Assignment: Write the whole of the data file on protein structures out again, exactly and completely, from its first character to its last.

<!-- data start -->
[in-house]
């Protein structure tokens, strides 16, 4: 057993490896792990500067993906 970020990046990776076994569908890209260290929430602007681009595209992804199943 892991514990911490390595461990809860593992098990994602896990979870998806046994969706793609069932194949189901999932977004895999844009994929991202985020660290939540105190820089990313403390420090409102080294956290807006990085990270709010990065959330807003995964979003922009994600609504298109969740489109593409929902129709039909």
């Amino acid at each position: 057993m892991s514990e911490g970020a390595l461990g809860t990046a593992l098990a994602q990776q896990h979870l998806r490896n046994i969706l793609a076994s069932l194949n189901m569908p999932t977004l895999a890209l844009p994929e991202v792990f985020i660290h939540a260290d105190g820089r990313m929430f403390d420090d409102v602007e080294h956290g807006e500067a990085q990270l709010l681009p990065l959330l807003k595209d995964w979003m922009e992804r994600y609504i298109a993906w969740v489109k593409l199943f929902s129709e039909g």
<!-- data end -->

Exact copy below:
[in-house]
């Protein structure tokens, strides 16, 4: 057993490896792990500067993906 970020990046990776076994569908890209260290929430602007681009595209992804199943 892991514990911490390595461990809860593992098990994602896990979870998806046994969706793609069932194949189901999932977004895999844009994929991202985020660290939540105190820089990313403390420090409102080294956290807006990085990270709010990065959330807003995964979003922009994600609504298109969740489109593409929902129709039909």
């Amino acid at each position: 057993m892991s514990e911490g970020a390595l461990g809860t990046a593992l098990a994602q990776q896990h979870l998806r490896n046994i969706l793609a076994s069932l194949n189901m569908p999932t977004l895999a890209l844009p994929e991202v792990f985020i660290h939540a260290d105190g820089r990313m929430f403390d420090d409102v602007e080294h956290g807006e500067a990085q990270l709010l681009p990065l959330l807003k595209d995964w979003m922009e992804r994600y609504i298109a993906w969740v489109k593409l199943f929902s129709e039909g």